#2 - T Kerswell - 08/08/2012 - 21:53
Rental contract and tenant abandonment
I am thinking of adding 2 clauses to the next rental contract, which will ask for 2 months rent, but no deposit:
1) if rent is overdue by 15 days and the tenant has not contacted the landlord to explain or agree payment, this is taken as giving 2 months notice of contract termination.
2) include a £50 finder fee, no questions asked, for the return of e property keys, independent of status of rent or condition of residence

Would that give some protection?
#3 - Ralph Strandmann - 03/27/2013 - 20:42
How can I serve claim
Hi There, my tenant since a 12 month less a day AST. He decieded fater 5 months to text me and tell me he was moving out on the 14th April. He has paid to this date. I wrote to the address he gave to advise that under the contract he needs to continue paying the rent. The address turns out to be his fathers who has resonded saying I should not bully his son into paying and that keeping his deposit should be enough under the circumstances. Further more, he will not provide a forwarding address for his some or forward on my letter. I have used twitter/facebook etc and found out he is working in London. I rang the nunber and asked to be put through to him and he answered. Can I serve notice to his work address ?. His boss is an MP and bizarrely when I followed him on twitter, he followed me back...my ex tenant however (following his movements on twitter) doesn't appear to stay sober long enough to do anything constructive.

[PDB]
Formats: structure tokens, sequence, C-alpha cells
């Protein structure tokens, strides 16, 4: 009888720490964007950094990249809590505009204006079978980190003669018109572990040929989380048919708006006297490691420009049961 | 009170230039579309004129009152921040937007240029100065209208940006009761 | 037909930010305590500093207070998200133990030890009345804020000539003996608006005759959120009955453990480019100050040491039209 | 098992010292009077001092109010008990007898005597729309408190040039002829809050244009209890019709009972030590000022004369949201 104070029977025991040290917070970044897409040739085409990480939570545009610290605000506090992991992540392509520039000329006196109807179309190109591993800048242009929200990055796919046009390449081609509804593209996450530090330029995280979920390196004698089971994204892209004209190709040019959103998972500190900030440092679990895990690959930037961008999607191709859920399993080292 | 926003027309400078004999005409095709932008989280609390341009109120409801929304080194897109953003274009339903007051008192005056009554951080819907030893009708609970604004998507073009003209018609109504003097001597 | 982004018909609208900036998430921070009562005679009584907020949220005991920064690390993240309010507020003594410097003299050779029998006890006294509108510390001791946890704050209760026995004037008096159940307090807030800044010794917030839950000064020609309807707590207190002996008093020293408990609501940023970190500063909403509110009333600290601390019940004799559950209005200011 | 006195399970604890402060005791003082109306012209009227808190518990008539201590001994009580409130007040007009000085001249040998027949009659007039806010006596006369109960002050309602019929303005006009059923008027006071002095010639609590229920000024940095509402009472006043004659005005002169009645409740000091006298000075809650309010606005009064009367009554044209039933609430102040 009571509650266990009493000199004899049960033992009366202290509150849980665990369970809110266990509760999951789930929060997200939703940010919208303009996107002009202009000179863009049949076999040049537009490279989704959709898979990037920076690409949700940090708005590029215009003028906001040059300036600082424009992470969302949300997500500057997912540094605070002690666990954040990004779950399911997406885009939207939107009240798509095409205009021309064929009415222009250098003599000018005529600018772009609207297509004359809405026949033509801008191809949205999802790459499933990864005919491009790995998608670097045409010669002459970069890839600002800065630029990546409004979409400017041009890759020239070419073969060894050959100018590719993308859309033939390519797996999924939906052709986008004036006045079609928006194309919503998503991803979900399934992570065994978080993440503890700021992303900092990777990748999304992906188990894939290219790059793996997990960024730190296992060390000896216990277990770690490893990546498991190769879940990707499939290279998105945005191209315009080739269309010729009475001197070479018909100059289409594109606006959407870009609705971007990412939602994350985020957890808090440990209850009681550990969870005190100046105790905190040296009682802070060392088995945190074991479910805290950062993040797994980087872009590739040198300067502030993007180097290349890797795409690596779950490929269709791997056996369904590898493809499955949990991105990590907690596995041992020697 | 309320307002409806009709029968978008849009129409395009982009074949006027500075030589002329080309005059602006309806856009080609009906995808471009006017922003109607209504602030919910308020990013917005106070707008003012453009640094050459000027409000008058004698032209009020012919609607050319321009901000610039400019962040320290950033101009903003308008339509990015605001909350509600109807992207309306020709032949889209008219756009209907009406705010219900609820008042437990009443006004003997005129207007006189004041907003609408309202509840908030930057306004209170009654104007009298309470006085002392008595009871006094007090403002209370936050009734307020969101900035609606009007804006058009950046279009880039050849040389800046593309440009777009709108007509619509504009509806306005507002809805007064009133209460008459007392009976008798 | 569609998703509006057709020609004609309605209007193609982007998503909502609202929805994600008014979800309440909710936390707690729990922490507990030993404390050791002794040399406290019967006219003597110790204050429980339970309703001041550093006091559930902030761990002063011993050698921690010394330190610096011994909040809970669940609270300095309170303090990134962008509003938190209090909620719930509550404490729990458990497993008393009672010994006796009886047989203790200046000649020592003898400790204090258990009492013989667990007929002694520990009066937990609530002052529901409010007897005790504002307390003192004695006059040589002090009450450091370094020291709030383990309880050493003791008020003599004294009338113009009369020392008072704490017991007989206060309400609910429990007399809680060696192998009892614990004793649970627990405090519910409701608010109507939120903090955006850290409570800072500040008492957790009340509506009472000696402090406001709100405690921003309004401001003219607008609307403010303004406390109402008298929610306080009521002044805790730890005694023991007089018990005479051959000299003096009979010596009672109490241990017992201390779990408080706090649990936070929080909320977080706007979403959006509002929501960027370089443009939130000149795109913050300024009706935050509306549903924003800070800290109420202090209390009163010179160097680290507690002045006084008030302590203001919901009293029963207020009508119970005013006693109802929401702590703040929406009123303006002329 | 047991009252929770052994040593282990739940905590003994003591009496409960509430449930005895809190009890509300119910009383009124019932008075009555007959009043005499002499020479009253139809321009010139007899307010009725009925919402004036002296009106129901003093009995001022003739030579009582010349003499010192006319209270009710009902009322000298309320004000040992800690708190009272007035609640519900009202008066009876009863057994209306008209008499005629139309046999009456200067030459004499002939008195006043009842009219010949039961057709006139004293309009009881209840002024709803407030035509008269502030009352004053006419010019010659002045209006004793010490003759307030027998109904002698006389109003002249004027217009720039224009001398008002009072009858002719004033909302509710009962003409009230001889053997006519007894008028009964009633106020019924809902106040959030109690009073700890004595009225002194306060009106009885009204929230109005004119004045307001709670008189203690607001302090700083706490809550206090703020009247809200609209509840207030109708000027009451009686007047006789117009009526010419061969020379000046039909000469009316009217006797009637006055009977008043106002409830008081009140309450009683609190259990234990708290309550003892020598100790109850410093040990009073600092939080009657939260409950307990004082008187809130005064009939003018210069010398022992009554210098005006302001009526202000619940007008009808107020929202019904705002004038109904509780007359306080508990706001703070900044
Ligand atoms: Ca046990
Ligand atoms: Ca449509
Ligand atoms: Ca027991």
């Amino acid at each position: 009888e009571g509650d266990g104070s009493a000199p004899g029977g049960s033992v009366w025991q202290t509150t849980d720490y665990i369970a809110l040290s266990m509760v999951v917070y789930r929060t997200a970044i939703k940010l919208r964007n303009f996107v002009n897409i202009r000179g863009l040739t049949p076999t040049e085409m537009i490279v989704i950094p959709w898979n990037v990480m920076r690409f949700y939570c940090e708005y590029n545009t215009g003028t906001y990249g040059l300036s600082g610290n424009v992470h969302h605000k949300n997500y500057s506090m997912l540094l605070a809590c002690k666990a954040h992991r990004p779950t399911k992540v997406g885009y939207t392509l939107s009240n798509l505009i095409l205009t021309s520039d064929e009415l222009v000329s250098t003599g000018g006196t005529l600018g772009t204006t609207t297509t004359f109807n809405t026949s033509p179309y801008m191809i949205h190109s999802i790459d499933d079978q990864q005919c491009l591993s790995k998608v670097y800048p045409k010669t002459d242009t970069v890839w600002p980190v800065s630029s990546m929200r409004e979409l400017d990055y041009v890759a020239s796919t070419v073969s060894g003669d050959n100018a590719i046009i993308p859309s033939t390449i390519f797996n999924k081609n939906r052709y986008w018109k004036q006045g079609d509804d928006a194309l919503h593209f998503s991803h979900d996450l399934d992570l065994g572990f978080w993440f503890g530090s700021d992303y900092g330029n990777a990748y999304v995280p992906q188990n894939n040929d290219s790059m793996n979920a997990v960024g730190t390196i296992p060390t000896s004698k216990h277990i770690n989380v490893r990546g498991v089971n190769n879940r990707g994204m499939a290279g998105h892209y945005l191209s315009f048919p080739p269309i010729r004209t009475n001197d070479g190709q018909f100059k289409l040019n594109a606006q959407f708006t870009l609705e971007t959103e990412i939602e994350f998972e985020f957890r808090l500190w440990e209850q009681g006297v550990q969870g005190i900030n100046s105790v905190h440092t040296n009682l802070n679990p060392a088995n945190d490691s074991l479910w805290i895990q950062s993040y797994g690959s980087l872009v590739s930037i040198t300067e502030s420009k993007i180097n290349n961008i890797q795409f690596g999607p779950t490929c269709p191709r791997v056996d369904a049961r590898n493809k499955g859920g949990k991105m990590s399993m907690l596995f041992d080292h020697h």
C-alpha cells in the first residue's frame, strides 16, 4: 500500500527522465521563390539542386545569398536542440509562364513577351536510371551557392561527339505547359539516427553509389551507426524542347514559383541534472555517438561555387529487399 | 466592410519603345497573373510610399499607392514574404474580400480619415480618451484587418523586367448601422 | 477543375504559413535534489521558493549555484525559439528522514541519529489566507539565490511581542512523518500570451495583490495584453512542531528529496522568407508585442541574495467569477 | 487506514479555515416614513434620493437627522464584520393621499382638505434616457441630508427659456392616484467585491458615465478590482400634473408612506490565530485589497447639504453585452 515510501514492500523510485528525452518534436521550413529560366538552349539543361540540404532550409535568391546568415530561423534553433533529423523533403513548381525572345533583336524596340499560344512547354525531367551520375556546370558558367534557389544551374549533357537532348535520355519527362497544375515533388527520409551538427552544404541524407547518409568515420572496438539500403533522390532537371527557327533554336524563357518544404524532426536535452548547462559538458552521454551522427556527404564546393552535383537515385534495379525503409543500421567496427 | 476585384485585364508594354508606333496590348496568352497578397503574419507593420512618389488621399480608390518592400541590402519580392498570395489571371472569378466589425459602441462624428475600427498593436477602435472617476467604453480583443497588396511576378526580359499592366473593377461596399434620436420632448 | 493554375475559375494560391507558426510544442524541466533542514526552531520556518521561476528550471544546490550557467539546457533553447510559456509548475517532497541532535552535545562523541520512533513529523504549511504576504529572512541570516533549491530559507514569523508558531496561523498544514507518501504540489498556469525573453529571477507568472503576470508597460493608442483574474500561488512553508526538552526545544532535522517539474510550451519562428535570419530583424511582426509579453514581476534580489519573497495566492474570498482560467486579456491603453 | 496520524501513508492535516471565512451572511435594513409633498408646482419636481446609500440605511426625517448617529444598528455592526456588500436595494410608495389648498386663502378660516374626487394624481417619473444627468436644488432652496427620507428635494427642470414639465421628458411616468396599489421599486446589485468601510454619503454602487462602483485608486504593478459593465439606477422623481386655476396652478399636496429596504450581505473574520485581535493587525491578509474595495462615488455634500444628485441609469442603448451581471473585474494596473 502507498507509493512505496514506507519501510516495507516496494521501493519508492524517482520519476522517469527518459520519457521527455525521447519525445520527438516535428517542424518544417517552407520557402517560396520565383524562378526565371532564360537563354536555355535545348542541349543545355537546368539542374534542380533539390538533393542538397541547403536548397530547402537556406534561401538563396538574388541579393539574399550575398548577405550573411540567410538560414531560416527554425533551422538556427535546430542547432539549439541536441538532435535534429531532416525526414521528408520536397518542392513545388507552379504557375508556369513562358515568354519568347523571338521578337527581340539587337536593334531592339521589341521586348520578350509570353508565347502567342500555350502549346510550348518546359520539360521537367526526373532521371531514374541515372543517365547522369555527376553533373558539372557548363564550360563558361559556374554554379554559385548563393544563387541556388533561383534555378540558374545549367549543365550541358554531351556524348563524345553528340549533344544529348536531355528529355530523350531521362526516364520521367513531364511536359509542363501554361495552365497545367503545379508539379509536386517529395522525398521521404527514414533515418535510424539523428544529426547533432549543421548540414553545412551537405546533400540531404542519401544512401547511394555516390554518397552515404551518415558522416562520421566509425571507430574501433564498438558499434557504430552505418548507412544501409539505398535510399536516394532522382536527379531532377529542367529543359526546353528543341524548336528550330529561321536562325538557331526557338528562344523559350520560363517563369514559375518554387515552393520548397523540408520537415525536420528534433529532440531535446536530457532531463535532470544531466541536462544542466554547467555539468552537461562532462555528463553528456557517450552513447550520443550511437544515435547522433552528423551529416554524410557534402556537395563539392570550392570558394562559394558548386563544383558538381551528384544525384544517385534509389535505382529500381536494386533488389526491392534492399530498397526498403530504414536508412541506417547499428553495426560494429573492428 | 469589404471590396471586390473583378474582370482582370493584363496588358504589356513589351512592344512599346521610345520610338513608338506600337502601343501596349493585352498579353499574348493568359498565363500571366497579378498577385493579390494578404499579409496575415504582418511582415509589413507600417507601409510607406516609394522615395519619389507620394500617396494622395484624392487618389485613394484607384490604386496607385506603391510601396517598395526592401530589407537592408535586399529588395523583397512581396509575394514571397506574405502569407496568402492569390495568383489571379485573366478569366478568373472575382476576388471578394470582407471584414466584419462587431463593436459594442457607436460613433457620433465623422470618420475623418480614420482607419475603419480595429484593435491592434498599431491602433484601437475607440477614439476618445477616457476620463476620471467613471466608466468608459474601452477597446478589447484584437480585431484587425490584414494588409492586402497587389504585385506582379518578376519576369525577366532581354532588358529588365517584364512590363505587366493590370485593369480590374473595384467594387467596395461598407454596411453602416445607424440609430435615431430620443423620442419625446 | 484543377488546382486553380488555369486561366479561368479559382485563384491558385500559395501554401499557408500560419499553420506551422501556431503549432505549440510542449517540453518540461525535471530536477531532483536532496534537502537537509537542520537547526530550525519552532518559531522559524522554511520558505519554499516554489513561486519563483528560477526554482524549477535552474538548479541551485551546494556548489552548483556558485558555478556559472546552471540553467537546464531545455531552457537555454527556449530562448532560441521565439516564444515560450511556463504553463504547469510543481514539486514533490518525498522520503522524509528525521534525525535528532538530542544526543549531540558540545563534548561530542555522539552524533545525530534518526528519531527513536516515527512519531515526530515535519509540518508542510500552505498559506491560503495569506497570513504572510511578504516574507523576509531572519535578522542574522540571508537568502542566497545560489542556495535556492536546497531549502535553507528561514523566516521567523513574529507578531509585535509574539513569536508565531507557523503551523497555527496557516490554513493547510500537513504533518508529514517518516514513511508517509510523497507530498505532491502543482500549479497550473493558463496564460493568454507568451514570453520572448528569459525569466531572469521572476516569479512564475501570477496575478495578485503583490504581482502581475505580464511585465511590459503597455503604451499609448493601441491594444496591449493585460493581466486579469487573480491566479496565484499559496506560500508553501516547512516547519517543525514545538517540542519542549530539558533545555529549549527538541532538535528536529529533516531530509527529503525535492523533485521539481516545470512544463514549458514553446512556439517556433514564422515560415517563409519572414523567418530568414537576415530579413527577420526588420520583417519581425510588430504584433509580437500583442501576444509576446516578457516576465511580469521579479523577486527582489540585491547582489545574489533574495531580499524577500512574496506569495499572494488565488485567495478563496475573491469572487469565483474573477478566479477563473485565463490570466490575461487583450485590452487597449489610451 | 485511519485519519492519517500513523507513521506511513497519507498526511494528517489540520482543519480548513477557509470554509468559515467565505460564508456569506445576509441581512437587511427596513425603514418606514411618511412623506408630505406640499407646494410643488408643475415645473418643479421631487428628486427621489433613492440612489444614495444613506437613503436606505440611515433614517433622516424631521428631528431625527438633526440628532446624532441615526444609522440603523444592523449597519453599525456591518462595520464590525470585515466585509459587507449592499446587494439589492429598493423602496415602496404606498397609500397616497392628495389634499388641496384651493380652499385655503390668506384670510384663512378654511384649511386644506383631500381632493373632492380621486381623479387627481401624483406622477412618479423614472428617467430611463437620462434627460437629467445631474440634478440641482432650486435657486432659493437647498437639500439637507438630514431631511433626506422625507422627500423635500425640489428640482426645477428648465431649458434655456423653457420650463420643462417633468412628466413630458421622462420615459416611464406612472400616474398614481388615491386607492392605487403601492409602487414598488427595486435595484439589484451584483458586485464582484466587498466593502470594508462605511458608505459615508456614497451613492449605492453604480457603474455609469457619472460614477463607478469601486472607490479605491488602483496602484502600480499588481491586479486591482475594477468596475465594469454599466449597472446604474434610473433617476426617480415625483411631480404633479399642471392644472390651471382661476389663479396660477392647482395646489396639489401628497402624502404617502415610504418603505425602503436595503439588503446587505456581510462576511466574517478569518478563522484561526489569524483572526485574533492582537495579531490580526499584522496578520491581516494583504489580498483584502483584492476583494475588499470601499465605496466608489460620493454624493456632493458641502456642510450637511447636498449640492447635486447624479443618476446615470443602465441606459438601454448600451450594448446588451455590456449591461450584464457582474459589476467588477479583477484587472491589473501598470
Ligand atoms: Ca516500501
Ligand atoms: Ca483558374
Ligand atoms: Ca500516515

#4 - Richard - 05/13/2013 - 16:57
Only tenant 6 months rent overdue landlord cant afford gas:electric
I have a tenant the has overdue rent I have serve eviction notice he is the only tenant in normay three person rental property can I request disconnection of gas and electricity as I don't want to be disconnected because i cant afford the gas ldctric bill when next bill is due. As the landlord can I request turn off of gas and electric as long as I inform tenant no rent no pay bill there suppliers will be disconnected as no rental income to pay bills.